Thousands of Texas criminals are out on the street, and the agency in charge of supervising them has no idea where they are, a KHOU 11 Investigation has found.
They are parolees serving the remainder of the prison sentences in communities across Texas, but have failed to report their parole officer as required.
According to the Parole Division of the Texas Department of Criminal Justice, there are 7,273 of these fugitives statewide and 1,483 in the Greater Houston area.
Nearly 350 around Houston are flagged as “violent offenders” with convictions including aggravated assault, robbery, sexual assault and murder. With their whereabouts unknown, the victims of their crimes are often left living in fear.
Willa Burns is one of them. When she started dating Adrian Lindsey, she said he was a “charmer,” but their relationship turned from romantic to violent when he began using drugs.
“Once he started using PCP, I was his punching bag,” Burns said. “(He was) very abusive."
Court records show abuse culminated when Lindsey kidnapped his then-girlfriend Burns in November 2008, dragging her into an abandoned home and began hitting her over the head with a closet rod.
Lindsey was sent to prison for the crime, and it wasn’t his first time. He had previous convictions for aggravated robbery, assault and drugs.
Records also showed he was hospitalized for mental issues and told doctors he had attempted suicide several times and was “hearing voices.”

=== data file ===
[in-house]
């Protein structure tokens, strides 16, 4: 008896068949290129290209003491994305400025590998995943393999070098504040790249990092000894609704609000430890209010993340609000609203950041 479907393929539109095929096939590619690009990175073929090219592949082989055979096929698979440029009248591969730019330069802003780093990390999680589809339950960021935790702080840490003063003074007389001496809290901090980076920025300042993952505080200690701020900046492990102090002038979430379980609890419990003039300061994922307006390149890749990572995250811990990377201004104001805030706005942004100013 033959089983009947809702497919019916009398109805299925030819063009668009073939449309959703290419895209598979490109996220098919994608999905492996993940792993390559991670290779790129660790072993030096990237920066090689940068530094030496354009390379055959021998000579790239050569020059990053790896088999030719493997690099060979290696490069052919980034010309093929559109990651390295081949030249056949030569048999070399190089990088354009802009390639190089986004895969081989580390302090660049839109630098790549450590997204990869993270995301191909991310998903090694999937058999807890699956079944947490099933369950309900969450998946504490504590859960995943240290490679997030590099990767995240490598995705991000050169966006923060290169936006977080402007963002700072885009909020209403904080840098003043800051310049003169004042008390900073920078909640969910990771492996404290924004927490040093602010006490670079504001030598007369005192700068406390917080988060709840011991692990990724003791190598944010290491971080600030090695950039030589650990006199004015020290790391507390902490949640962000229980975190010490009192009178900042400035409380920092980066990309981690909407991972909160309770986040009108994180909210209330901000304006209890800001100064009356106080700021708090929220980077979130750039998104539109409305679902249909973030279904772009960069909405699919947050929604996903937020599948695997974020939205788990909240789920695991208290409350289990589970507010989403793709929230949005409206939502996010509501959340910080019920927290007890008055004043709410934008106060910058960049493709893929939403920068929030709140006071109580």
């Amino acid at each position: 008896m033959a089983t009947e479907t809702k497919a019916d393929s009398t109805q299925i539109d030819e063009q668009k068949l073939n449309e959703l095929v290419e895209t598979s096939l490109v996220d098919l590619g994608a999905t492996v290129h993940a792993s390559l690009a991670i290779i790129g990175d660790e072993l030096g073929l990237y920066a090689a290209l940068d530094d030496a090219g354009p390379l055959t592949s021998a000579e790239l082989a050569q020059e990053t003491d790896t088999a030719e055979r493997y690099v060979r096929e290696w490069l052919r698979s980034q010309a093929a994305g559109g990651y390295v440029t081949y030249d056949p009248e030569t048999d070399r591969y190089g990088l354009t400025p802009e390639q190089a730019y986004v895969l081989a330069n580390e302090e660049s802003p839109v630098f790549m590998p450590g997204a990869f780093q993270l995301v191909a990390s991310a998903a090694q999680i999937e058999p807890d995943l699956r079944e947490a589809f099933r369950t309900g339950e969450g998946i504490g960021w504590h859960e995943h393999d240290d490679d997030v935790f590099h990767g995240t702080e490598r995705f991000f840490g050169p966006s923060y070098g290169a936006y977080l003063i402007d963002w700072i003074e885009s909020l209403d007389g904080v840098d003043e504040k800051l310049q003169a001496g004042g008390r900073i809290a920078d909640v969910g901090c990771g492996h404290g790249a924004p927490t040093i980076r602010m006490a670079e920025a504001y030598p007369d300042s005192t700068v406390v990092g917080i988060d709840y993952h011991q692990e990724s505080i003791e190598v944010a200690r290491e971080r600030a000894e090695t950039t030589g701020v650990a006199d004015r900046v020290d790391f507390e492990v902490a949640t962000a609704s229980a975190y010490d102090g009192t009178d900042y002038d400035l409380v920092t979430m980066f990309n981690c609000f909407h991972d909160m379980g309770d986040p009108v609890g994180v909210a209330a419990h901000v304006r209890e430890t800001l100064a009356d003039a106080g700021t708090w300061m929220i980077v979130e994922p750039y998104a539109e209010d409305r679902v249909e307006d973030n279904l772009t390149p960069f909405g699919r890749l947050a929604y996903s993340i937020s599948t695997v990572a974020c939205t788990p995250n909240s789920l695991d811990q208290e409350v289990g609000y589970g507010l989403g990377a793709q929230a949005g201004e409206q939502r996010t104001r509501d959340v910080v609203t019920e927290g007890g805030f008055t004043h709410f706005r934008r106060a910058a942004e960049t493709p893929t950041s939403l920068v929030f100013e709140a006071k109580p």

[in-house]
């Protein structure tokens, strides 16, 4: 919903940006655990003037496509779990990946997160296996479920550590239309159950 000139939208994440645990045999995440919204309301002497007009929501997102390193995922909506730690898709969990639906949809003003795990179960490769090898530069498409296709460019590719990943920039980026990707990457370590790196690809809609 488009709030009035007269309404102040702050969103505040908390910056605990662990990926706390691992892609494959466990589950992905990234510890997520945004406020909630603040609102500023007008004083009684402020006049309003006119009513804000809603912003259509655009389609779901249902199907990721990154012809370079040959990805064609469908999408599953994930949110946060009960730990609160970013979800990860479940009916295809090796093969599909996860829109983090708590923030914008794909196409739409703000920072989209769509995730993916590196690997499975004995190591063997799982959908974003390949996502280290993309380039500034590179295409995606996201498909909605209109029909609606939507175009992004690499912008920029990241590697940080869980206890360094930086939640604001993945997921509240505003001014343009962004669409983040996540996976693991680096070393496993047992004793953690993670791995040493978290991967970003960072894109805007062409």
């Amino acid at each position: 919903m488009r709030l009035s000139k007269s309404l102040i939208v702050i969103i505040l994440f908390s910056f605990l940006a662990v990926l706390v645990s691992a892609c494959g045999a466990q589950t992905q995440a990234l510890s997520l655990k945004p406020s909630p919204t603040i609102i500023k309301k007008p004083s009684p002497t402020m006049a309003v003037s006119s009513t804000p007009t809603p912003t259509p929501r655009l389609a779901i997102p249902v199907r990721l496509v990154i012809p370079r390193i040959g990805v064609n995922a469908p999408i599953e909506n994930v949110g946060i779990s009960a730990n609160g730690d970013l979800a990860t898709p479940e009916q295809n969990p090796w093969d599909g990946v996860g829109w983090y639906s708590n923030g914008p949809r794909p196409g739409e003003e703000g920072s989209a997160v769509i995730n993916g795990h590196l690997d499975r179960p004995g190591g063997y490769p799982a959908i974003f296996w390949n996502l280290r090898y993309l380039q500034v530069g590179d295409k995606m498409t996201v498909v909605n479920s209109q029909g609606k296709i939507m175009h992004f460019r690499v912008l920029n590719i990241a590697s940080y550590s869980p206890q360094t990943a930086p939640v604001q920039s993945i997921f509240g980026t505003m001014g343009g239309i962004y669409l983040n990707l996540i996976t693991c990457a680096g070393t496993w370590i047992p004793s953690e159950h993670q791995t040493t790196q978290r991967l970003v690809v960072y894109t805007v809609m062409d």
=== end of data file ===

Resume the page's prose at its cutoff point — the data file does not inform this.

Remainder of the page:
Lindsey was sentenced to 25 years in prison for that 2008 crime but was released on parole in May 2015. About a year later, he stopped reporting to his parole officer.
The State of Texas has not been able to locate the convict ever since.
“Get him off the street, please get him off the street,” Burns said. “He can do it to somebody else. If he did it to me he can do it to somebody else,” she said.
Houston Police Chief Art Acevedo said cases like Burns amount to re-victimizing the victim.
“The bottom line for me, it’s a problem,” Acevedo said.
He said there must be consequences for offenders who don’t follow the terms of their parole and go off the grid.
“I think all of us in law enforcement need to do a better job of finding them and bringing them into custody.” Acevedo said.
But the hands of parole officers are tied to an extent, given that they don’t have police powers.
“The parole staff, the parole officers do not have the authority to arrest individuals,” said Pamela Thielke, director of the Parole Division of the Texas Department of Criminal Justice.
Thielke said her agency can only issue warrants for parole violations. It must rely on law enforcement across Texas to try and serve those warrants.
Many times that occurs when a fugitive is stopped for a traffic violation. But Theilke said regular “roundups” of parole violators are a matter of local resources and manpower that are out of the state’s control.
“Do I wish that was a number one priority? I mean I’d like to say yes, but I also have a healthy respect for other things that may be determined a greater priority at that time,” Thielke said.
For victims like Willa Burns, it means constantly looking over her shoulder in fear.
“He already knows where I’m at,” Burns said, choking back tears.
TDCJ also enlists the public’s help in locating parole fugitives. The agency has a Facebook post called Wanted Wednesday, that features a new fugitive parole violator every week.
TDCJ also has a tip line people can call if they know the location of that wanted parolee. That number is (866) 680-6667 and is open 24 hours, seven days a week.